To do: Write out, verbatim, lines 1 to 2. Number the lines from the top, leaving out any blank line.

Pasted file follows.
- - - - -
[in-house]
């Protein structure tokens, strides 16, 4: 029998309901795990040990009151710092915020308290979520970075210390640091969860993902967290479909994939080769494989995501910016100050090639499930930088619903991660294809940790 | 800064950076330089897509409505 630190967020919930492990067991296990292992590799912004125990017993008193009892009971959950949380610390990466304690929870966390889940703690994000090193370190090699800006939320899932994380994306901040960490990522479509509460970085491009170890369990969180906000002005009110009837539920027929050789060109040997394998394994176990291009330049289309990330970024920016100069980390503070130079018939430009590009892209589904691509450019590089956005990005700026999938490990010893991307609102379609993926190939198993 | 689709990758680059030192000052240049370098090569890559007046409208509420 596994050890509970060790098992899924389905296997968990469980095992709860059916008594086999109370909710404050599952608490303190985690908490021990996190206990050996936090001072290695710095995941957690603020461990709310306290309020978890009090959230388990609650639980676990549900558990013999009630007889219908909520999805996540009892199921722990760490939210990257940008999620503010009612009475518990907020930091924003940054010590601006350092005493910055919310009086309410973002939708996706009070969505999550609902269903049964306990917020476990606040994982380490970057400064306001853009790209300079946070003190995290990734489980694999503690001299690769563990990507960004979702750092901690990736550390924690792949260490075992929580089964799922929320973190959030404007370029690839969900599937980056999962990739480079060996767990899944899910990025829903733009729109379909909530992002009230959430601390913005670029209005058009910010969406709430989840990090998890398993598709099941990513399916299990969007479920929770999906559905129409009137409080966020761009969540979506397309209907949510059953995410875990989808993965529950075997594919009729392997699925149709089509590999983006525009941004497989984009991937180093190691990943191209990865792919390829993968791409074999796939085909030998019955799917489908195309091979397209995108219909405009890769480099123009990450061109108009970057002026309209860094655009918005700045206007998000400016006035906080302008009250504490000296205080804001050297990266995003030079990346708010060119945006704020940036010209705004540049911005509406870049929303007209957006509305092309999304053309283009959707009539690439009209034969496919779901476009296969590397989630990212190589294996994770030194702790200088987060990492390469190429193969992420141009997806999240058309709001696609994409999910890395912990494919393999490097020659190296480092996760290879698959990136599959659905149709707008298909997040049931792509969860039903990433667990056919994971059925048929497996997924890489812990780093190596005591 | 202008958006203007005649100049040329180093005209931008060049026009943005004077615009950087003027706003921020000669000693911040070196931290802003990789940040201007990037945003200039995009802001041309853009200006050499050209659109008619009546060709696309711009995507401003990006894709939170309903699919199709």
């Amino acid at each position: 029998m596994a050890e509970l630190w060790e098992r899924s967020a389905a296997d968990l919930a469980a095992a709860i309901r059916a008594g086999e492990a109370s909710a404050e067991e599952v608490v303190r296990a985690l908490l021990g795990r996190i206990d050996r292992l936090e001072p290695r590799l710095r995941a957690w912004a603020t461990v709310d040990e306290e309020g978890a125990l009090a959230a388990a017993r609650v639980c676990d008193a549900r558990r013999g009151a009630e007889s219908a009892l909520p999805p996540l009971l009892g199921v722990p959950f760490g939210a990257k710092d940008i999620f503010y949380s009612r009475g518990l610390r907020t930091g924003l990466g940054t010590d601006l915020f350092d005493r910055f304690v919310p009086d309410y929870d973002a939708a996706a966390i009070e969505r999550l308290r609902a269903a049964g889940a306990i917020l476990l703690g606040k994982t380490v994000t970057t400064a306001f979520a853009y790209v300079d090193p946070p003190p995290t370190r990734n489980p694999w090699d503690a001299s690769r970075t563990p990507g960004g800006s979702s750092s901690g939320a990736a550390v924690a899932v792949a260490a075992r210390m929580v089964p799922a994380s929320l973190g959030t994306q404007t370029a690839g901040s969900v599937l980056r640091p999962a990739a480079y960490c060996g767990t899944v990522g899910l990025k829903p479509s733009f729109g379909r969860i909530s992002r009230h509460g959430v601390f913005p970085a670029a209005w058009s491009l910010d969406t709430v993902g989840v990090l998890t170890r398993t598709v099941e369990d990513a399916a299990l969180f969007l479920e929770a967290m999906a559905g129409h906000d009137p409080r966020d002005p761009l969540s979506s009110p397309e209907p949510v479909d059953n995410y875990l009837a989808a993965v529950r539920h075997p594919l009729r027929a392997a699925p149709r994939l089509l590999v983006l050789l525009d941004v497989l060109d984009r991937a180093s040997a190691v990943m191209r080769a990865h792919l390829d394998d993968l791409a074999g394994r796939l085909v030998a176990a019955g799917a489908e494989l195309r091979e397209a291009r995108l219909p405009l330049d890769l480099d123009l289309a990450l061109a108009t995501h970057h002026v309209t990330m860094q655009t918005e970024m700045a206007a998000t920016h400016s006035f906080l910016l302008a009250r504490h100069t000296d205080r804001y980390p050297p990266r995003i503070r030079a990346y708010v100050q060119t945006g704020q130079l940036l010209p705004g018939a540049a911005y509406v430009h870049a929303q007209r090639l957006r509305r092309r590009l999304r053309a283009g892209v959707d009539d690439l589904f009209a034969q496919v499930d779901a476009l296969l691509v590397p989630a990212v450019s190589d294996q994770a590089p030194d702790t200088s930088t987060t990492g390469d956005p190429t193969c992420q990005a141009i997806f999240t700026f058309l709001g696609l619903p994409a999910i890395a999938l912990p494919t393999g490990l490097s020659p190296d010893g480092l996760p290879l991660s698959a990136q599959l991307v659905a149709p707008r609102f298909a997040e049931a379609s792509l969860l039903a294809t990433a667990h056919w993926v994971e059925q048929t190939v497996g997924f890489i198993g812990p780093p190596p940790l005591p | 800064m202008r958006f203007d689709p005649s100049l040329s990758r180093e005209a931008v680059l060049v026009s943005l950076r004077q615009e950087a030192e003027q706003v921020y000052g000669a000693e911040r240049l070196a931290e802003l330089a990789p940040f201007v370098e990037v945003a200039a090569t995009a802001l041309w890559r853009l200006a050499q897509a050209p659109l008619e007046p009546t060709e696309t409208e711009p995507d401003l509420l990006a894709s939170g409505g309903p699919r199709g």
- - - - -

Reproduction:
[in-house]
């Protein structure tokens, strides 16, 4: 029998309901795990040990009151710092915020308290979520970075210390640091969860993902967290479909994939080769494989995501910016100050090639499930930088619903991660294809940790 | 800064950076330089897509409505 630190967020919930492990067991296990292992590799912004125990017993008193009892009971959950949380610390990466304690929870966390889940703690994000090193370190090699800006939320899932994380994306901040960490990522479509509460970085491009170890369990969180906000002005009110009837539920027929050789060109040997394998394994176990291009330049289309990330970024920016100069980390503070130079018939430009590009892209589904691509450019590089956005990005700026999938490990010893991307609102379609993926190939198993 | 689709990758680059030192000052240049370098090569890559007046409208509420 596994050890509970060790098992899924389905296997968990469980095992709860059916008594086999109370909710404050599952608490303190985690908490021990996190206990050996936090001072290695710095995941957690603020461990709310306290309020978890009090959230388990609650639980676990549900558990013999009630007889219908909520999805996540009892199921722990760490939210990257940008999620503010009612009475518990907020930091924003940054010590601006350092005493910055919310009086309410973002939708996706009070969505999550609902269903049964306990917020476990606040994982380490970057400064306001853009790209300079946070003190995290990734489980694999503690001299690769563990990507960004979702750092901690990736550390924690792949260490075992929580089964799922929320973190959030404007370029690839969900599937980056999962990739480079060996767990899944899910990025829903733009729109379909909530992002009230959430601390913005670029209005058009910010969406709430989840990090998890398993598709099941990513399916299990969007479920929770999906559905129409009137409080966020761009969540979506397309209907949510059953995410875990989808993965529950075997594919009729392997699925149709089509590999983006525009941004497989984009991937180093190691990943191209990865792919390829993968791409074999796939085909030998019955799917489908195309091979397209995108219909405009890769480099123009990450061109108009970057002026309209860094655009918005700045206007998000400016006035906080302008009250504490000296205080804001050297990266995003030079990346708010060119945006704020940036010209705004540049911005509406870049929303007209957006509305092309999304053309283009959707009539690439009209034969496919779901476009296969590397989630990212190589294996994770030194702790200088987060990492390469190429193969992420141009997806999240058309709001696609994409999910890395912990494919393999490097020659190296480092996760290879698959990136599959659905149709707008298909997040049931792509969860039903990433667990056919994971059925048929497996997924890489812990780093190596005591 | 202008958006203007005649100049040329180093005209931008060049026009943005004077615009950087003027706003921020000669000693911040070196931290802003990789940040201007990037945003200039995009802001041309853009200006050499050209659109008619009546060709696309711009995507401003990006894709939170309903699919199709």